Flooding the Zone

Hulk Hogan/Peter Thiel's attorney sues TechDirt's Mike Masnick for Shiva Ayyadurai; keeping tabs on Trump; and more.


  • Senior Russian officials, including some believed to have been involved in efforts to influence the 2016 election, celebrated Donald Trump’s victory, according to communications intercepted by U.S. intelligence agencies, Adam Entous and Greg Miller report for the Washington Post.

  • Get ready for traffic problems: Bill Stepien, the former director of New Jersey Governor Chris Christie’s political operation, has been hired as Trump’s White House political director, Josh Dawsey, Ryan Hutchins, and Alex Isenstadt report for Politico. As they detail in their story, the mastermind of the Bridgegate traffic closures, David Wildstein, testified that Stepien was told in advance about the plan to punish the Fort Lee mayor who had refused to endorse Christie. Stepien denied the allegation and was never charged, but Christie still cut ties with him.

  • Brad Parscale, Trump’s former digital director, is going to be president of a new independent 501c4 political group being launched to drive outside support for the new administration’s policies, Shane Goldmacher and Alex Isenstadt report for Politico. As a c4, the group won’t have to reveal its contributors or limit the size of their donations.

  • House Republicans have revived a century-old procedural rule that would allow lawmakers to slash the pay of individual, specific federal workers, Jenna Portnoy and Lisa Rein report for the Washington Post.

  • This headline of Michelle Celarier’s story in New York magazine is sufficient: “Trump Advisor Carl Icahn is a Blinding Supernova of Conflicts of Interest.”

  • How to explain the Right’s embrace of WikiLeaks’ Julian Assange? Former George W. Bush speechwriter Michael Gerson writes in the Washington Post, “It is the triumph of political tribalism over, well, every other principle and commitment.”

  • Next Wednesday the Senate will hold hearings on six Trump cabinet nominees at the same time that the president-elect holds his first press conference since last July. Talk about flooding the zone. The six are Secretary of State nominee Rex Tillerson, CIA director pick Mike Pompeo, Education Secretary nominee Betsy DeVos, Attorney General nominee Jeff Sessions, Department of Homeland Security nominee John Kelly, and Transportation Secretary nominee Elaine Chao. As James Hohmann of the Washington Post notes, “On a quiet day, most of the aforementioned hearings would have the potential to transform into get-your-popcorn-ready blockbusters that could lead the news and spark a national dialogue about hugely consequential topics, from the future of public education to race relations, America’s role in the world, the moral hazards of Trump’s support for torture or the virtue of a trillion-dollar infrastructure package. But the flurry of simultaneous activity will make it vastly easier for his allies to jam these secretaries through without any of these debates breaking through.” He adds, “It is inconceivable that Trump and his team did not have the Senate schedule in mind when they rescheduled their press conference for the 11th.”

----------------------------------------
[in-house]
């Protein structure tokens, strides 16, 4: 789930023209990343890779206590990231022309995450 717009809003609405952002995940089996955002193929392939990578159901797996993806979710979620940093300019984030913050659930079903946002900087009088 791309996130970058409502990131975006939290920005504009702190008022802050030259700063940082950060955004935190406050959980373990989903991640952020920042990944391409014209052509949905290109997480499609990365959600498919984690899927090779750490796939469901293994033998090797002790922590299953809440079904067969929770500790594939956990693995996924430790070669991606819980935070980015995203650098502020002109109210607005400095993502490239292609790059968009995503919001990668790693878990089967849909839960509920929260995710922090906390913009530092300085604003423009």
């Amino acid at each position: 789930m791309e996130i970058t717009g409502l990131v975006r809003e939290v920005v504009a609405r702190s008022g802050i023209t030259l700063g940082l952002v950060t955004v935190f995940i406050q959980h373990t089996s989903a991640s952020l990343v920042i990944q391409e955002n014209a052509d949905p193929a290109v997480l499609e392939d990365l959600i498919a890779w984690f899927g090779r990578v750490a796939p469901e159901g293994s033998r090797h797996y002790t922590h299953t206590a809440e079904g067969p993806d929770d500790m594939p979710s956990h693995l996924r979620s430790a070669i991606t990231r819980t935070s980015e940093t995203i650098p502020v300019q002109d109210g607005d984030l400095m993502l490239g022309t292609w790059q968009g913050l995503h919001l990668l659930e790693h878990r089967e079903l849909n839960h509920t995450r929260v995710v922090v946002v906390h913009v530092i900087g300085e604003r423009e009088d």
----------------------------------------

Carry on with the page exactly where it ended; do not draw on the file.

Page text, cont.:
• Here are three great new resources for tracking Donald Trump’s record of past statements, promises and tweets: Factba.se (which emphasizes word search), TrumpTracker (which focuses on his promises), and the Trump Archive (which focuses on his broadcast TV news appearance, built by the Internet Archive).

  • And there’s a new app that will notify you whenever Trump tweets about a stock you may be tracking, as Nathan McAlone reports for Business Insider.

  • The Administration Will Be A/B Tested? Columbia University’s Emily Bell just posted a pithy series of tweets that explain Trump as the first president who is, himself, a media organization. Reorganized slightly, here’s her argument: “We’ve been talking for a decade, glibly, about how ‘all organizations are media organizations’. Well, here it is. Trump has also swallowed to digital media playbook -‘authenticity’, engagement, merging online presence w/offline events, personal brand. He is ratings-driven in all respects, (as someone who is actually a tv star would be ). He a/b tests all policies/statements/cabinet. Bannon is important as a head of strategy because actually what Trump needs is not actual political strategy but an editor-in-chief.”

  • Media matters: Attorney Charles Harder, who last sued Gawker into oblivion on behalf of Hulk Hogan (and Peter Thiel), is now suing TechDirt and our friend Mike Masnick on behalf of Shiva Ayyadurai for $15 million, as Eriq Gardner reports for The Hollywood Reporter. Ayyadurai claims to have invented email; when he sued Gawker over that claim, the site settled for $750,000. Masnick, who is an expert on tech policy and a noted advocate for net neutrality, has run a series of posts critical of Ayyadurai’s claim.

  • A joint letter from Access Now and Witness to the major U.S. mobile carriers asking them to boost their internet capacity during the presidential inauguration weekend, to accommodate increased demand from people attending and/or protesting, has gotten a positive response, they report.

  • This is civic tech: BetaNYC’s Noel Hidalgo offers a detailed look back at the group’s seventh year leading the city’s civic tech community and ponders some of the challenges in the year ahead.

  • Oakland City Council’s privacy committee has unanimously recommended a tough surveillance technology ordinance that, if embraced by the council, could set a strong standard for communities (h/t Cyrus Farivar).